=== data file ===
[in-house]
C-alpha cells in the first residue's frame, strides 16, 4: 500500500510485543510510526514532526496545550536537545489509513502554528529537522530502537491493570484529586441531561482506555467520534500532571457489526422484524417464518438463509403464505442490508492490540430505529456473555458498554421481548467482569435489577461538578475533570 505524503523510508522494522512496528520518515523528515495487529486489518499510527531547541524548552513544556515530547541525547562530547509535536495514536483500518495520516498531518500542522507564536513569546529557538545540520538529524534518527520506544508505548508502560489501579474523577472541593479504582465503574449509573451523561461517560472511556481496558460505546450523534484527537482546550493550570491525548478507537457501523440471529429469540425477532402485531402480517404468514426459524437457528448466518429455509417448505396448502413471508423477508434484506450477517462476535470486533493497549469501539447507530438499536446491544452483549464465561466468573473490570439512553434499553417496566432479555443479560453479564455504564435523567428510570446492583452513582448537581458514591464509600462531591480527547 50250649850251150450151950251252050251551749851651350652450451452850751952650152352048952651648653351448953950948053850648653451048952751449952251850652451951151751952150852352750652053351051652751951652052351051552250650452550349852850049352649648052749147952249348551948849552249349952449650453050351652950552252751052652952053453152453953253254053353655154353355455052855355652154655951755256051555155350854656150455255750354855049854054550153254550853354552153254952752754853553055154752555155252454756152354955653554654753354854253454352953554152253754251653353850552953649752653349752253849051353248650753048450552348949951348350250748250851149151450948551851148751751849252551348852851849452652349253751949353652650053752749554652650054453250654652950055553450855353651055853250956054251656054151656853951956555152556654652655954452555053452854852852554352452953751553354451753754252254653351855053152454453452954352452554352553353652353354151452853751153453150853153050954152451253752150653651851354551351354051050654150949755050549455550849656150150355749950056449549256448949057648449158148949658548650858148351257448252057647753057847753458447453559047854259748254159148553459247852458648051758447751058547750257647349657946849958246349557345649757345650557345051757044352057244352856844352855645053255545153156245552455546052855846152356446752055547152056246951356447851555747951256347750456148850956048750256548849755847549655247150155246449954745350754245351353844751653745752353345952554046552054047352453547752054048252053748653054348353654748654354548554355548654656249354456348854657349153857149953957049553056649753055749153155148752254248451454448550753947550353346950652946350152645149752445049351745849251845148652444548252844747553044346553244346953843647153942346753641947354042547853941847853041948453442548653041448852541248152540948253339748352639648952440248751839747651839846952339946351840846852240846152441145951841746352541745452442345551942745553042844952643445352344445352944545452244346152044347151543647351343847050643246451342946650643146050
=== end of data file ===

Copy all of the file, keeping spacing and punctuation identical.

[in-house]
C-alpha cells in the first residue's frame, strides 16, 4: 500500500510485543510510526514532526496545550536537545489509513502554528529537522530502537491493570484529586441531561482506555467520534500532571457489526422484524417464518438463509403464505442490508492490540430505529456473555458498554421481548467482569435489577461538578475533570 505524503523510508522494522512496528520518515523528515495487529486489518499510527531547541524548552513544556515530547541525547562530547509535536495514536483500518495520516498531518500542522507564536513569546529557538545540520538529524534518527520506544508505548508502560489501579474523577472541593479504582465503574449509573451523561461517560472511556481496558460505546450523534484527537482546550493550570491525548478507537457501523440471529429469540425477532402485531402480517404468514426459524437457528448466518429455509417448505396448502413471508423477508434484506450477517462476535470486533493497549469501539447507530438499536446491544452483549464465561466468573473490570439512553434499553417496566432479555443479560453479564455504564435523567428510570446492583452513582448537581458514591464509600462531591480527547 50250649850251150450151950251252050251551749851651350652450451452850751952650152352048952651648653351448953950948053850648653451048952751449952251850652451951151751952150852352750652053351051652751951652052351051552250650452550349852850049352649648052749147952249348551948849552249349952449650453050351652950552252751052652952053453152453953253254053353655154353355455052855355652154655951755256051555155350854656150455255750354855049854054550153254550853354552153254952752754853553055154752555155252454756152354955653554654753354854253454352953554152253754251653353850552953649752653349752253849051353248650753048450552348949951348350250748250851149151450948551851148751751849252551348852851849452652349253751949353652650053752749554652650054453250654652950055553450855353651055853250956054251656054151656853951956555152556654652655954452555053452854852852554352452953751553354451753754252254653351855053152454453452954352452554352553353652353354151452853751153453150853153050954152451253752150653651851354551351354051050654150949755050549455550849656150150355749950056449549256448949057648449158148949658548650858148351257448252057647753057847753458447453559047854259748254159148553459247852458648051758447751058547750257647349657946849958246349557345649757345650557345051757044352057244352856844352855645053255545153156245552455546052855846152356446752055547152056246951356447851555747951256347750456148850956048750256548849755847549655247150155246449954745350754245351353844751653745752353345952554046552054047352453547752054048252053748653054348353654748654354548554355548654656249354456348854657349153857149953957049553056649753055749153155148752254248451454448550753947550353346950652946350152645149752445049351745849251845148652444548252844747553044346553244346953843647153942346753641947354042547853941847853041948453442548653041448852541248152540948253339748352639648952440248751839747651839846952339946351840846852240846152441145951841746352541745452442345551942745553042844952643445352344445352944545452244346152044347151543647351343847050643246451342946650643146050